Preparing for your virtual headshot session.
Following on from our Look Good in Lockdown article, below are some tips to get the most from your virtual headshot session.
You’ll want to work out the most appropriate clothing for your headshot session beforehand.
It’s difficult to give completely generic advice through a web page as we work with such a wide variety of people but you should consider where your headshot going to be seen/used and who it needs to appeal to.
You want to wear clothing that makes you feel good but that’s also appropriate for your line of work.
Solid colours are generally your best options and will ensure that your images remain timeless with fewer distracting elements.
If needed, you can read more on our best colours for headshots article here.
In terms of styling, you should consider what is appropriate for your industry and if there are any industry expectations or norms.
Another useful exercise is to consider how you would show up to a meeting with a top client or to an interview? This will normally be enough to determine the level at which you should dress up (or down).
2) Finding the best place in your home
It is really helpful if you have a large window. generally speaking, the bigger the window, the more flattering the light will be.
If you have a plain wall opposite this window, this is also really helpful and will aid in creating a better quality image file for us to work with.
3) Camera Positioning
You’ll need to find a way to raise the level of your camera to eye level.
Having a second person assist with your headshot session will help with this.
If that’s not possible, don’t worry, we have some other options for you below.
(a) Having a friend or partner assist (recommended)
If you have a friend or partner available they can also help to take your headshot by holding and moving your camera to our instructions.
We’ll still complete the video call in the same way but they’ll be able to assist us in positioning the camera so you can be completely hands-free.
If you have a person to assist with your shoot, you can ignore the rest of the steps 🙂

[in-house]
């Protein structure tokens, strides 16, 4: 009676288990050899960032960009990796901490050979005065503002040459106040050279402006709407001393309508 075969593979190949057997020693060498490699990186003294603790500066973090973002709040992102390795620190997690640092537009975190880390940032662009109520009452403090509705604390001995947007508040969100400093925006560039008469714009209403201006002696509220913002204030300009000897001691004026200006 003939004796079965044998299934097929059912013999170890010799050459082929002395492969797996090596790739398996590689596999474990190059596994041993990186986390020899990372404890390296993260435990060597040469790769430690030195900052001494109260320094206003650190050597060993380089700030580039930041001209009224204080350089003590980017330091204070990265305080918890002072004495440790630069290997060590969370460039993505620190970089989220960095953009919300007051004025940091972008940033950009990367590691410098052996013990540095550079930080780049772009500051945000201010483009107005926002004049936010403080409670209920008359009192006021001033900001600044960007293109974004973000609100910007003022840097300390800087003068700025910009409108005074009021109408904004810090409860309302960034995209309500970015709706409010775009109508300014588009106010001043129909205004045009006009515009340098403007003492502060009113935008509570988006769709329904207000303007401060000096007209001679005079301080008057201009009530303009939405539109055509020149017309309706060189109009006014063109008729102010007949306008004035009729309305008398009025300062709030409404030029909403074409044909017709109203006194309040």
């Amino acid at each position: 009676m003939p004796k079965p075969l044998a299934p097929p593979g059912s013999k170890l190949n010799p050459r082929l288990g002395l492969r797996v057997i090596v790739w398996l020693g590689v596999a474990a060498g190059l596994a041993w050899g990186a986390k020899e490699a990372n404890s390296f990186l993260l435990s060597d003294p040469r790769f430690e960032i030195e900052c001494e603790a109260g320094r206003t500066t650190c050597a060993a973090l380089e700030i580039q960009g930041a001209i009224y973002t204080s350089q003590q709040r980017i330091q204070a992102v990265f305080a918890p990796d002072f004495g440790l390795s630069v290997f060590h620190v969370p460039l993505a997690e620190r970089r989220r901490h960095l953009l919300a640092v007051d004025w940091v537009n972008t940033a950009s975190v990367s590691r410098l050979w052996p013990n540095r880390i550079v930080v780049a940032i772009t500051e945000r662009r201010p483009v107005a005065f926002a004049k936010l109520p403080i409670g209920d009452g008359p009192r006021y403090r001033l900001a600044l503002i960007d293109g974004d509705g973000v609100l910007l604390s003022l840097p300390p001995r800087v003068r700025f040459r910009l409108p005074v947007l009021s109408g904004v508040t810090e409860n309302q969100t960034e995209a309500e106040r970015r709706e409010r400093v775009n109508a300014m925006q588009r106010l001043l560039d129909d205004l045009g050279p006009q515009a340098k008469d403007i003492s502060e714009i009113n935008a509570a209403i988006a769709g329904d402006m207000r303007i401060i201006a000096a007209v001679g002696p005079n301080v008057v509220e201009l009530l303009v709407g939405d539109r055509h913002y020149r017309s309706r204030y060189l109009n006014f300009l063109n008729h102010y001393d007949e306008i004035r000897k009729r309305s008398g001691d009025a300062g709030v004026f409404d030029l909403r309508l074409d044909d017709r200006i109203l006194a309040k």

(b) Using a selfie stick or a tripod with a phone mount
A tripod with a smartphone mount is also a great option and keeps you hands-free with lots of flexibility on where you can place your camera. Whilst these are relatively inexpensive to buy, we appreciate that not everyone has these lying around so the next best option will be a selfie stick. If you don’t have a selfie stick, check out our guide to making your own selfie stick here.
(c) A table with boxes or books (indoors)
If you have a table, some books and a laptop you can easily prop your phone up like the below image, directly facing a window.
If you don’t have a laptop, you can also sandwich your phone between two objects or use a phone stand. The goal here is to elevate your phone to eye level and have it perpendicular with the wall.
It’s important to ensure that there isn’t any hard sunlight coming directly through the window and hitting the area you will be sitting as this will cause unflattering lighting on your face.
A soft, even light without any hard shadows is definitely best.
Indoors vs Outdoors
Indoors close to a large window is often the best option howler in some cases, outdoors can work better. Below are some tips for outdoor shoots and the ideal conditions needed.
If we are shooting outside, in a garden for instance, it’s good to consider some areas that have lightly textured backdrops that won’t look too busy. Wooden fences or plain/concrete walls are always great for headshots and aren’t too distracting.
If we are outside, we will need to use shaded areas so the overhang from trees or a fence will be needed.
If it’s a cloudy day, there should be more-or-less be shadow everywhere, opening up the locations we can shoot these in.
Early morning or late afternoon will normally give you much better options for shaded areas as the sun will be lower.
If we’re using the garden, you’re best off using a selfie stick or having a person assist.